| The EDSA Revolution, also referred to as the People Power Revolution and the Philippine Revolution of 1986, was a mostly nonviolent mass demonstration in the Philippines. Four days of peaceful action by millions of Filipinos in Metro Manila led to the downfall of the authoritarian regime of President Ferdinand Marcos and the installation of Corazon Aquino as president of the Republic. EDSA stands for Epifanio de los Santos Avenue, a main highway in Metro Manila and the main site of the demonstrations.
The walkout of Linda and her team was an unplanned complication for her husband, Red, who, with Juan Ponce Enrile (Minister of Defence), Fidel V. Ramos (Vice Chief of Staff of the Armed Forces and future president), Colonel Gregorio Honasan and others had been plotting a coup d’état to overthrow Marcos.
Linda and her walkout team had been in hiding since the 9th of February. On Friday 21st of February, Red told Linda it would be a good idea for her to join their children in Davao.
The plan went ahead the very next day, the 22nd of February 1986, with the Enrile and Ramos announcing at a press conference that they were withdrawing support for Marcos and accusing him of cheating in the recent elections.
They took over Camp Crame and Camp Aguinaldo, which faced each other across EDSA. The attack they expected from Marcos forces was thwarted when the Catholic Archbishop of Manila, Cardinal Sin, called for Filipinos to gather at EDSA in support of the soldiers. As many as one million had gathered by the time the military arrived on the morning of the 23th of February. They refused to disperse, and by evening the tanks were forced to retreat.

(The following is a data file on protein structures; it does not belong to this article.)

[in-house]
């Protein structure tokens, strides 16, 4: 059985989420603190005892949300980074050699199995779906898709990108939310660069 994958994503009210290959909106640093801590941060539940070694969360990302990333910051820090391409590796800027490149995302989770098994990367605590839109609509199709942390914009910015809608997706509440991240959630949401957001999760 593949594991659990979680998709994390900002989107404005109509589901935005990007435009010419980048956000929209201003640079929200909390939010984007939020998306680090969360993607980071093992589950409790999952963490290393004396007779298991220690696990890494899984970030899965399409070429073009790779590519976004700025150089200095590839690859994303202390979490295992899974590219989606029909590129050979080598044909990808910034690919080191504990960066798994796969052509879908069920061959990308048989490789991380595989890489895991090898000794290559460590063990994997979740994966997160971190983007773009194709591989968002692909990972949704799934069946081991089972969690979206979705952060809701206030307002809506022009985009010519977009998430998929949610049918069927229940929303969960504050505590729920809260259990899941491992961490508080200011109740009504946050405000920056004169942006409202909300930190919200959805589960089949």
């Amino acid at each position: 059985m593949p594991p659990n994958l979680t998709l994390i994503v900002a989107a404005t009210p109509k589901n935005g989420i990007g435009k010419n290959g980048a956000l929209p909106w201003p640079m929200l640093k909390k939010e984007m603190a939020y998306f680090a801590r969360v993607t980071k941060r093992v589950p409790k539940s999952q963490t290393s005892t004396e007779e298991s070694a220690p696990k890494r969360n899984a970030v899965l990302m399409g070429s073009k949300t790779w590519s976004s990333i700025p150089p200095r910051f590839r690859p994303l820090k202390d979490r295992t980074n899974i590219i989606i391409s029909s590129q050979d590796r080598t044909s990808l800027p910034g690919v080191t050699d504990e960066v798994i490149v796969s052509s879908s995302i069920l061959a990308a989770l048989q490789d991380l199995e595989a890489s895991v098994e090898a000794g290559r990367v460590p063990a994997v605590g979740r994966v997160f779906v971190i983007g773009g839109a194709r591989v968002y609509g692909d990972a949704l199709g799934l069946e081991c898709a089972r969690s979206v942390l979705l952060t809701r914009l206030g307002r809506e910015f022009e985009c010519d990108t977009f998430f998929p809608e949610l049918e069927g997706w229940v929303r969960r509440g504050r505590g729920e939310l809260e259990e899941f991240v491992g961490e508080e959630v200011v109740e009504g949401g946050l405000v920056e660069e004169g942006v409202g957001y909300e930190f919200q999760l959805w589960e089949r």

On February 24, Marcos dispatched helicopter gun-ships to attack the camps, and the crowds watched helplessly at they approached. But the pilots defected, and landed in the camps.
On the morning of the 25th at GreenHills, about one kilometre from Camp Crame, Cory Aquino was sworn in as President. By this time there were perhaps two million people in the streets between EDSA and Greenhills.
An hour later, Marcos held his own inauguration at the Presidential Palace. Later that day, as crowds threatened to storm the Palace, Marcos and his family departed by helicopter . They were taken to a US airbase north of Manila, and then on to Hawaii where they lived in exile until Marcos’ death in 1989.
Wikipedia says of the EDSA revolution:
Twenty years on, Sylvia L. Mayuga wrote about EDSA:
Linda and her walkout team are one of the 20 heroes in the book.
See Wikipedia for a comprehensive report about EDSA.
|“The tanks are coming!” Somebody would shout from the crowd and at once everyone ran in the direction of the advancing tanks. A false alarm. Almost every approach to Crame now lay blocked with stalled cars and buses, fallen trees, debris or street lighting. But it was the human barricade, swelling by the minute, that provided the biggest barrier to any possible advance of loyalist forces.
Francisco S. Tatad
It was a revolution begun and won by the people of God. The church was the people of God liberating themselves. The means the people of God chose as the means to effect their liberation were chosen precisely because they gave expression to the Gospel values: respect and love for the human person, respect for human life. They chose a nonviolent resistance that harmed no one and drew all together.
Fr. Vic Helly S.J.
One miracle was the people. They faced danger. They became very courageous. They went where the danger was. Sending our people out was a risk, but it was the only way. When your faith is strong, even mountains can be moved. But there were moments when I was disturbed. I was praying; “God, don’t let his happen, please.” Never in my life did I pray so much.
Jaime Cardinal Sin